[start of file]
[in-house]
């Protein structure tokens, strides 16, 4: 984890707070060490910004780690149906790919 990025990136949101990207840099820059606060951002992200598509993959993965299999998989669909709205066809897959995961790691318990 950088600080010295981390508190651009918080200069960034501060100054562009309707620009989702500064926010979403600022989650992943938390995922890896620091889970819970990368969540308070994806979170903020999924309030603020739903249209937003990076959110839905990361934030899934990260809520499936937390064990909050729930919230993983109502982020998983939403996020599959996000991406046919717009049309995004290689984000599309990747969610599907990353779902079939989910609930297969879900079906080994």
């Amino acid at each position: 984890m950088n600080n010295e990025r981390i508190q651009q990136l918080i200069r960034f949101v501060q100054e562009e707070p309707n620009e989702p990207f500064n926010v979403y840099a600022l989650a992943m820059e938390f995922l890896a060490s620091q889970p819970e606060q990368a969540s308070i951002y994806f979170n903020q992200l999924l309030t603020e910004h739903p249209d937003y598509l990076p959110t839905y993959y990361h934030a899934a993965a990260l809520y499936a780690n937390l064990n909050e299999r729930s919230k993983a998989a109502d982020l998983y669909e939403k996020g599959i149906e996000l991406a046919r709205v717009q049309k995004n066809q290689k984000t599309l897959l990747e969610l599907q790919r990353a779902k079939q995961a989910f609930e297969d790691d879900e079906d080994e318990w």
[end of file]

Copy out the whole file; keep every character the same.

[in-house]
């Protein structure tokens, strides 16, 4: 984890707070060490910004780690149906790919 990025990136949101990207840099820059606060951002992200598509993959993965299999998989669909709205066809897959995961790691318990 950088600080010295981390508190651009918080200069960034501060100054562009309707620009989702500064926010979403600022989650992943938390995922890896620091889970819970990368969540308070994806979170903020999924309030603020739903249209937003990076959110839905990361934030899934990260809520499936937390064990909050729930919230993983109502982020998983939403996020599959996000991406046919717009049309995004290689984000599309990747969610599907990353779902079939989910609930297969879900079906080994």
């Amino acid at each position: 984890m950088n600080n010295e990025r981390i508190q651009q990136l918080i200069r960034f949101v501060q100054e562009e707070p309707n620009e989702p990207f500064n926010v979403y840099a600022l989650a992943m820059e938390f995922l890896a060490s620091q889970p819970e606060q990368a969540s308070i951002y994806f979170n903020q992200l999924l309030t603020e910004h739903p249209d937003y598509l990076p959110t839905y993959y990361h934030a899934a993965a990260l809520y499936a780690n937390l064990n909050e299999r729930s919230k993983a998989a109502d982020l998983y669909e939403k996020g599959i149906e996000l991406a046919r709205v717009q049309k995004n066809q290689k984000t599309l897959l990747e969610l599907q790919r990353a779902k079939q995961a989910f609930e297969d790691d879900e079906d080994e318990w």